Unitary untouchable numbers
Dean Hickerson
dean at math.ucdavis.edu
Tue Sep 4 03:20:42 CEST 2001
felice.russo at katamail.com asked:
> I would like to extend the concept of untouchable numbers to the unitary
> divisors. So the definiton of unitary untouchable numbers should be:
>
> The numbers n such that us(x)=n has no solution where us(x) is the sum of
> unitary proper divisors of x.
>
> With a ubasic code for n<=10^5 I have found the following ones:
>
> 2 3 4 5 7 374 702 758 926 930 998
>
> But how I can sure that none of those became solution of us(x)=n for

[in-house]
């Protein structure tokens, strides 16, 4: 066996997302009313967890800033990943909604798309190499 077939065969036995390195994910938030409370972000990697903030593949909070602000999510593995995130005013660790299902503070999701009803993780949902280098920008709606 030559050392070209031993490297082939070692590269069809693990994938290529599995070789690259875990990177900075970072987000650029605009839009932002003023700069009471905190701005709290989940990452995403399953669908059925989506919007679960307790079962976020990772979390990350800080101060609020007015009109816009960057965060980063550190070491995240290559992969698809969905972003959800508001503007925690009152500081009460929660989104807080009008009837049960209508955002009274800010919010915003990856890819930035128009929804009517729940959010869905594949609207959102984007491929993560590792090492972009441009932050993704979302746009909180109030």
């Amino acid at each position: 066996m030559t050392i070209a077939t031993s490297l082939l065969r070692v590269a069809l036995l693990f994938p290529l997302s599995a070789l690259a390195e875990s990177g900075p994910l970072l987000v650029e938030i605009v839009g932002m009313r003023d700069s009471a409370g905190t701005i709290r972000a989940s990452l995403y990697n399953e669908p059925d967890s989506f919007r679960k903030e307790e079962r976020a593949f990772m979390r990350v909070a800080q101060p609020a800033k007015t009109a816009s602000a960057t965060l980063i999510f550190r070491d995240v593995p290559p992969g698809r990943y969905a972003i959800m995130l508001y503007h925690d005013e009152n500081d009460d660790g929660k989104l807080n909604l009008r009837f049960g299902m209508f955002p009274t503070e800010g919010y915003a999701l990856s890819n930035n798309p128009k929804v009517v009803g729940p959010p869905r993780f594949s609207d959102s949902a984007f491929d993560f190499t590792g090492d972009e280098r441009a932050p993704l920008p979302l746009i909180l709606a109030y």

> larger values of n (>10^5)?
>
> Is there any theoretical approach to prove that a number is unitary
> untouchable?
Suppose that us(x) = n > 1. Then x has at least one unitary divisor that's
not equal to either 1 or x. (Otherwise us(x) would be 1.) Let d be such a
divisor. Then x/d is also a unitary divisor of x that's not equal to 1 or
x. Since d and x/d are relatively prime, they can't be equal. Hence d and
x/d are distinct proper unitary divisors of x, so
d + x/d <= us(x) = n.
Multiplying by 4d and rearranging gives
(2d - n)^2 <= n^2 - 4x,
so
n^2 - 4x >= 0.
Therefore, given n, you only need to check the values of x up to n^2/4.
For the numbers you listed, I find that us(102016) = 926 (as Richard Guy
mentioned), and us(172288) = 930. The others are unitary untouchable.
Dean Hickerson
dean at math.ucdavis.edu
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